Debbie Duncan

Debbie Duncan


What do you do at Walker West?
Teach vocals.

Born in Memphis, raised in Detroit, been in Minneapolis since 1984.

Favorite Walker West memory/experience?
My favorite memory was my visit to a recital after the summer program. Seeing all the students performing everything they had learned in such a small period of time was so impressive to me that it brought me to tears. I thought that Walker|West was doing such a great job introducing all of those children to performing music.

Musical influences?
My musical influences range from jazz singer like Bessie Smith, Ella Fitzgerald, Sarah Vaughan, and Cab Calloway to singers like Marion Anderson, who opened the door for people of color in classical opera. I also can’t forget instrumentalists like Charlie Parker and Miles Davis, and big bands led by Duke Ellington and Count Basie. I don’t have enough time or room to list all of my influences because there are just too many.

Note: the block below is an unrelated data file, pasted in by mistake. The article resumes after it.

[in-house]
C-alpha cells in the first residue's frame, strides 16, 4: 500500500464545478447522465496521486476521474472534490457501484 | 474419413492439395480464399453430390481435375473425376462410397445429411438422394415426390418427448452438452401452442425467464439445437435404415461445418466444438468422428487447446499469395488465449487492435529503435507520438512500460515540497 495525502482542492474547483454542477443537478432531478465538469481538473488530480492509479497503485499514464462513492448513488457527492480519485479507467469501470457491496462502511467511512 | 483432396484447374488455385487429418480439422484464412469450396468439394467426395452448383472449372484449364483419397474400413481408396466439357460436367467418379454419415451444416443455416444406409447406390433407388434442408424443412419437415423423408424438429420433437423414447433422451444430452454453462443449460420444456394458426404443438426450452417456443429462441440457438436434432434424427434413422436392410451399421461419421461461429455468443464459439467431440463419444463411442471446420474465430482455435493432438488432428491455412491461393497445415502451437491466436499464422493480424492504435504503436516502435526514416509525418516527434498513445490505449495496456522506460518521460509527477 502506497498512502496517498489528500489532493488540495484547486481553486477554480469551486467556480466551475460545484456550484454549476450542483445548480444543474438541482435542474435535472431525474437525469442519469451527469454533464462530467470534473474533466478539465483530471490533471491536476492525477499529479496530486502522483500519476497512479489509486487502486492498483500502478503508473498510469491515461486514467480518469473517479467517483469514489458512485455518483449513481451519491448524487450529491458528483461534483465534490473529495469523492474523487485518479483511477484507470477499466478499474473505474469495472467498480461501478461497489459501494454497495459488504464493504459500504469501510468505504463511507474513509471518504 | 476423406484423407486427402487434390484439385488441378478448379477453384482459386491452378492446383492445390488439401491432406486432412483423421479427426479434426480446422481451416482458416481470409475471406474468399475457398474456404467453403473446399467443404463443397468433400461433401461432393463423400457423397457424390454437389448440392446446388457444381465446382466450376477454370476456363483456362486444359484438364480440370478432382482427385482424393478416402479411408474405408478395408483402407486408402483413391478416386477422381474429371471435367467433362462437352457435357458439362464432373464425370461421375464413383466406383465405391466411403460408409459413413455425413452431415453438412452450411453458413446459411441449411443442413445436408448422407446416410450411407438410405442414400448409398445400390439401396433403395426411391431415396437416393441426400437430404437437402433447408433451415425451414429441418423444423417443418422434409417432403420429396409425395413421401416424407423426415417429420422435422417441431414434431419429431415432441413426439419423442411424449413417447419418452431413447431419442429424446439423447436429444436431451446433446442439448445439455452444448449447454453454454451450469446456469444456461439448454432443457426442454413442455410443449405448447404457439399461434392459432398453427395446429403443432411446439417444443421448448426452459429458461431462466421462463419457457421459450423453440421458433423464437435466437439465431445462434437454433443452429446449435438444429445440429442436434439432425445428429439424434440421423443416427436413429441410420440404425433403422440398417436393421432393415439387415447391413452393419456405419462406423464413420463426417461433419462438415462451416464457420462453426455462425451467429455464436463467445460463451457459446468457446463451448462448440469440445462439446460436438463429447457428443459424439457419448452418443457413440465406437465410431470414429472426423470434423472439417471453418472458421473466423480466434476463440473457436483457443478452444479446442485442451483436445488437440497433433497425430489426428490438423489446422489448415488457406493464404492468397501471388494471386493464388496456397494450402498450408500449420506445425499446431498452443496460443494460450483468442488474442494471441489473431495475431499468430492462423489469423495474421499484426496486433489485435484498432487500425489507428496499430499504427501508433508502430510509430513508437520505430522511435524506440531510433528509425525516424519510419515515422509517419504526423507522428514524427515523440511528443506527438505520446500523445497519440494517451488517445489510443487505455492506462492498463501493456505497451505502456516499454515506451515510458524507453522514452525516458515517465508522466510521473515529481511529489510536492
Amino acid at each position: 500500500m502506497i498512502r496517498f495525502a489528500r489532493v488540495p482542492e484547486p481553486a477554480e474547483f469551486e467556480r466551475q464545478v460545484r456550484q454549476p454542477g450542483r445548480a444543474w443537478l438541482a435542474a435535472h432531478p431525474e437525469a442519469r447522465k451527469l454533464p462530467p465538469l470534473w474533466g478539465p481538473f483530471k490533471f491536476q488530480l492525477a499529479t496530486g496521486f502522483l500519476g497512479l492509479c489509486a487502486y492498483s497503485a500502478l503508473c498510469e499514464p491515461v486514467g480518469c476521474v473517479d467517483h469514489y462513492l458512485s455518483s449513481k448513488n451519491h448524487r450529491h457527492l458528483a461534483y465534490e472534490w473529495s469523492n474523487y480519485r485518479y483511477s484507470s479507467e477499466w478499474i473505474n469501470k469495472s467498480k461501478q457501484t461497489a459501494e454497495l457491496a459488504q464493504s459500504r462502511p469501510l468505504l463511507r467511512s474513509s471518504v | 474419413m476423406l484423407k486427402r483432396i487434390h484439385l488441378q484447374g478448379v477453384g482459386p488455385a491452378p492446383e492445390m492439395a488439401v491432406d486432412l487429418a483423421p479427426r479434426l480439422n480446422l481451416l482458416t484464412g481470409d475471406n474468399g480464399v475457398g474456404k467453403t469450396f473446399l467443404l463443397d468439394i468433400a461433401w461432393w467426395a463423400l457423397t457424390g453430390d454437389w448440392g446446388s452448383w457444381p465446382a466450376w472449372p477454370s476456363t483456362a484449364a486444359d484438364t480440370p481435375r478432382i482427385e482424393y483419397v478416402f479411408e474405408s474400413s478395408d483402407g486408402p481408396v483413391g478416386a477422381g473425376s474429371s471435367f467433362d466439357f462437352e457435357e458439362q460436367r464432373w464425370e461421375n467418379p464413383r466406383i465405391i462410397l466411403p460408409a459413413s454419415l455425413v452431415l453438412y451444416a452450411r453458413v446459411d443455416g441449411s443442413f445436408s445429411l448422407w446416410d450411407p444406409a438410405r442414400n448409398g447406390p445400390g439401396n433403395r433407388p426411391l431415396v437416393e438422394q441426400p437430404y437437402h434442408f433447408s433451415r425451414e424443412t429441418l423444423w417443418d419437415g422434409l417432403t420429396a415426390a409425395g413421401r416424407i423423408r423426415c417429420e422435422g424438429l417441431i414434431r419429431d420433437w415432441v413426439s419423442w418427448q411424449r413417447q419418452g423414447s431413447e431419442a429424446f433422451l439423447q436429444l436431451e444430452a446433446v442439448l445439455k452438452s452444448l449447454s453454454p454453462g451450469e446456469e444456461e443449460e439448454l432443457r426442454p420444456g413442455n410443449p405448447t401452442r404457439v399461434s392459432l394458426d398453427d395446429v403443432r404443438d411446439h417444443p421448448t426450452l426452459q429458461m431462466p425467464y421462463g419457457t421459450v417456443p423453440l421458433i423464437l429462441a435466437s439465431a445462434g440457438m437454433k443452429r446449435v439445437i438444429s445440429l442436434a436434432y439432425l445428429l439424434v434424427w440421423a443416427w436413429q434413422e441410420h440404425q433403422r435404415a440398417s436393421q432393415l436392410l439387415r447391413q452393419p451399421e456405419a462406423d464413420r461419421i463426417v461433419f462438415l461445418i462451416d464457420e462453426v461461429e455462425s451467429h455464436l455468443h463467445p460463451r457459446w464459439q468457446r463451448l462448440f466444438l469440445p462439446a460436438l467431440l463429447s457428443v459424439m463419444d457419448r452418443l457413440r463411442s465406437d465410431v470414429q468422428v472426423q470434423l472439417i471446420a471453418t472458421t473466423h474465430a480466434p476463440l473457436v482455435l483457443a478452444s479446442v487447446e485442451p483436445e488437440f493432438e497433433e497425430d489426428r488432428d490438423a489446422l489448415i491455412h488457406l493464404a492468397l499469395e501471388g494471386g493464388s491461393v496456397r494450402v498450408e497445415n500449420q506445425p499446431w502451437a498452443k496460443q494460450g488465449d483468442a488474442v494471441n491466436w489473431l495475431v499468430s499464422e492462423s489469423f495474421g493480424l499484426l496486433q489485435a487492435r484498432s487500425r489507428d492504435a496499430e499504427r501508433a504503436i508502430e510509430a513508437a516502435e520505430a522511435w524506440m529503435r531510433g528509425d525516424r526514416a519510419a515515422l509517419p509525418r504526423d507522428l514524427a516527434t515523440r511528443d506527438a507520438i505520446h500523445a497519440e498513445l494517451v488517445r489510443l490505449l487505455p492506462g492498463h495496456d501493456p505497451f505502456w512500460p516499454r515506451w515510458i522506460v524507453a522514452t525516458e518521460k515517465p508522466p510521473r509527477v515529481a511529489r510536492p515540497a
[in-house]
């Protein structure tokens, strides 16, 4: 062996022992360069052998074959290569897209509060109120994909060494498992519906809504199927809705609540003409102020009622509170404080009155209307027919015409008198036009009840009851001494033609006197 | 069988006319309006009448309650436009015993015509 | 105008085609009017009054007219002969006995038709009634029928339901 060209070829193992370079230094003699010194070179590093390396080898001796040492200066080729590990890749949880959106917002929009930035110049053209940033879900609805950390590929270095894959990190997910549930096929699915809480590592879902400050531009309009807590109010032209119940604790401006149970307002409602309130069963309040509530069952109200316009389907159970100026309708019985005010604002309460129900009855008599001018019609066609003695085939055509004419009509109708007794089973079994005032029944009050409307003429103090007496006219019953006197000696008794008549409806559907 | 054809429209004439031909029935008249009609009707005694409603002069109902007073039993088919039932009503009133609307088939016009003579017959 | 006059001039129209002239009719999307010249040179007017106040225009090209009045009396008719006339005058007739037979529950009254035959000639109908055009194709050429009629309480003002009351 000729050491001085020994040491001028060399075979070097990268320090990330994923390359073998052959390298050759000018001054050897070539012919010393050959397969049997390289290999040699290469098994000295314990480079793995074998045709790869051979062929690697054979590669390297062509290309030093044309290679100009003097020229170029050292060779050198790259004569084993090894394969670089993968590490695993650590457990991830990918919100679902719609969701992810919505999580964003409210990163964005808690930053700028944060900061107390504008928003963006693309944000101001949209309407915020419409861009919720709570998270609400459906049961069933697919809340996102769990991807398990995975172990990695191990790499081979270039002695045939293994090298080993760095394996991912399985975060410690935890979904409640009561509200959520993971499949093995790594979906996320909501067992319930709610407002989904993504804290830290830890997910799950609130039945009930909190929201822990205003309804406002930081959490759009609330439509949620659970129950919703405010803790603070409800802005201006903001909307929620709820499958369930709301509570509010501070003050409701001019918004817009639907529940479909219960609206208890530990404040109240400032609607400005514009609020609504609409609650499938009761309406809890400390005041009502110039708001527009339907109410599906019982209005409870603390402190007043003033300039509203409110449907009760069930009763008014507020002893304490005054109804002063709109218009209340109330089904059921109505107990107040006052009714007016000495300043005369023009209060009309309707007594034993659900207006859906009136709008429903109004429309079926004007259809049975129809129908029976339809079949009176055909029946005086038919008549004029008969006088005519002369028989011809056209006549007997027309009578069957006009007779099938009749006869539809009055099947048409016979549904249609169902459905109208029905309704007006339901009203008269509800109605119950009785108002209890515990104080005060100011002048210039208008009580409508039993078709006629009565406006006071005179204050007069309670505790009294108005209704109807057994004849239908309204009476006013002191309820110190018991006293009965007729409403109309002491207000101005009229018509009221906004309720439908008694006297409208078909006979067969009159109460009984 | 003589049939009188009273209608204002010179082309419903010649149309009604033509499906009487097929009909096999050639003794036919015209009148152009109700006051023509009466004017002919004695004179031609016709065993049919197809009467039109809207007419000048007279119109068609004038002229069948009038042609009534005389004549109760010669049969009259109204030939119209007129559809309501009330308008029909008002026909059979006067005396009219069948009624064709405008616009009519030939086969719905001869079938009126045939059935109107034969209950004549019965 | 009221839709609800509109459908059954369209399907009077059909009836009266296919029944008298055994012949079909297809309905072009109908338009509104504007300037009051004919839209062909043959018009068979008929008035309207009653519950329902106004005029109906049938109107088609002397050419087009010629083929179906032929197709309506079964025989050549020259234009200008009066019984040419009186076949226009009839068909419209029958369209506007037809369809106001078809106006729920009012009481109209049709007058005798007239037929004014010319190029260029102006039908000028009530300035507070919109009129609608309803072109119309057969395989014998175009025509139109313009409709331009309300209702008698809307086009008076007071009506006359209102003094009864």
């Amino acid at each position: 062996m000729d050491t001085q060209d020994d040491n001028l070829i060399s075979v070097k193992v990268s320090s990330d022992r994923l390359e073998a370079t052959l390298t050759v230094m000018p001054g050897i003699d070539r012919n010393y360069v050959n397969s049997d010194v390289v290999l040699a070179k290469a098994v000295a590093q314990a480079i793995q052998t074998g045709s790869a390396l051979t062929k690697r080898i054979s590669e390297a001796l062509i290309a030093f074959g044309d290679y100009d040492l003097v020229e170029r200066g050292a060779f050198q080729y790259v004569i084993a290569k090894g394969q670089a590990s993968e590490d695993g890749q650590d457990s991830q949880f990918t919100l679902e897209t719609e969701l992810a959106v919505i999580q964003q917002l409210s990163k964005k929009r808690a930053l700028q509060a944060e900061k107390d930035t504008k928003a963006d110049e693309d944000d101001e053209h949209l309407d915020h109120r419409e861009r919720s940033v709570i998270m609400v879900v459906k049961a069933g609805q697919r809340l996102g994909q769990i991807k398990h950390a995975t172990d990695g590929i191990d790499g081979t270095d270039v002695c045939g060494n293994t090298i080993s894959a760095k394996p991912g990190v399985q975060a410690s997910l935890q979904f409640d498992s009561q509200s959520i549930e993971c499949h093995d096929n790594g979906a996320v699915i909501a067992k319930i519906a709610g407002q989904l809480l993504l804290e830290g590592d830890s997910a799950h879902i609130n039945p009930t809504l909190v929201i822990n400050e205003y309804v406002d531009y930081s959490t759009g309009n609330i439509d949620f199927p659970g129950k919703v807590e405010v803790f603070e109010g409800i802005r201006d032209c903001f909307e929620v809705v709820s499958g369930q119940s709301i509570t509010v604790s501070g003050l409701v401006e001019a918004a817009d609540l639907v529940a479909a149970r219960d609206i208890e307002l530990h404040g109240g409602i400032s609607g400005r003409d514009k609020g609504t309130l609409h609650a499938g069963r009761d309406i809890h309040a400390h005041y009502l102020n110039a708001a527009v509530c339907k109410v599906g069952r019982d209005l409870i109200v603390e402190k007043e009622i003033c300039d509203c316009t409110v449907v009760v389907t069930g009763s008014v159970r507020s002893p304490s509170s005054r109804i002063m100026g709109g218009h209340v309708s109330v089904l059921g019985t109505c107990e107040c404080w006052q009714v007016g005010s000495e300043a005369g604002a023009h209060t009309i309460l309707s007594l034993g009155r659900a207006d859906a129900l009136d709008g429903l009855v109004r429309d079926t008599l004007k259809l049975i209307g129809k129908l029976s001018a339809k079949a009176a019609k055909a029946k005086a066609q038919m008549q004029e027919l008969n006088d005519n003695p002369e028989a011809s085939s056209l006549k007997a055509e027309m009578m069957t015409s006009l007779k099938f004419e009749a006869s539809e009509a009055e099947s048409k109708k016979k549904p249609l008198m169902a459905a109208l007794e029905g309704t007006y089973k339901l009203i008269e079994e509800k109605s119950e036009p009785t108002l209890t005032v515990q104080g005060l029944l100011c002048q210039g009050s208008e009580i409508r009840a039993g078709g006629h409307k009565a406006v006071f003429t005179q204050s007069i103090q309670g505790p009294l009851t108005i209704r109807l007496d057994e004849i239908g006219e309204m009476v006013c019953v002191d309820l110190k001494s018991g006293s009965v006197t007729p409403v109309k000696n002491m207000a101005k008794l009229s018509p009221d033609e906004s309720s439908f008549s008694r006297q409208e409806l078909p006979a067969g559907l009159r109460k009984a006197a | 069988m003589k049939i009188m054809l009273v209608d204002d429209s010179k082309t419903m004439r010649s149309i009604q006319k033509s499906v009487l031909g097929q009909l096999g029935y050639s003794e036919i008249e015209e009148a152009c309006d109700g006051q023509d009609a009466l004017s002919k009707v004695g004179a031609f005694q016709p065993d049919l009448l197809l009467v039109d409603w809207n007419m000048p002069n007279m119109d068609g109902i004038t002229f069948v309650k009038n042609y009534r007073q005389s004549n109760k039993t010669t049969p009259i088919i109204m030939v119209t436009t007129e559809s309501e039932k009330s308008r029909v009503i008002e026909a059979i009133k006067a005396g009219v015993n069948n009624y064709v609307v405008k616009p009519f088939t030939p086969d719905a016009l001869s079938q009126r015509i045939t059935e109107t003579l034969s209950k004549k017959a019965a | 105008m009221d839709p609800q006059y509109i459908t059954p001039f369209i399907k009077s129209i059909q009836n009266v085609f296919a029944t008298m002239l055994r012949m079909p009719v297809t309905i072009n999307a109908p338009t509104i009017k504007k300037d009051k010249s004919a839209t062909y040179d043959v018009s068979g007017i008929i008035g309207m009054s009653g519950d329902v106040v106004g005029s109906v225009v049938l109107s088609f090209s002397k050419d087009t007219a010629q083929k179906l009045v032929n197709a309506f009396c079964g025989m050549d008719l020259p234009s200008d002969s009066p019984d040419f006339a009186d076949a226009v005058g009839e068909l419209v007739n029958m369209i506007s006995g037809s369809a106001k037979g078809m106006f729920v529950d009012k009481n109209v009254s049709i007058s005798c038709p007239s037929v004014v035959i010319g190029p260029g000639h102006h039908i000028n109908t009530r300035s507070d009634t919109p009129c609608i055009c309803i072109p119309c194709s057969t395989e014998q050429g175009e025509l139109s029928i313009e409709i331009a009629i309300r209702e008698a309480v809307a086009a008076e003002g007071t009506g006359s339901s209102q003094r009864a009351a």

Favorite album?
There are too many to name, but a few that stand out to me are John Coltrane & Johnny Hartman, Nancy Wilson & Cannonball Adderely, and Roberta Flacks First Take.

Why is music education so important?
Music education is important mentally, physically, and spiritually. Music opens us up to the beat of the world because its universal. If you can’t speak verbally, you can still communicate through music. Music is the pathway to the soul. Musicians and artists were put here to keep the world from falling apart and to continue to bring all people and cultures together. Musicians are God’s special angels. Through education, the beat goes on.

Advice to young musicians?
Keep listening, loving, and playing. Most of all, keep sharing music with the world, for the world would truly cease to exist without music.


Interested in taking voice lessons?
Get started today for free.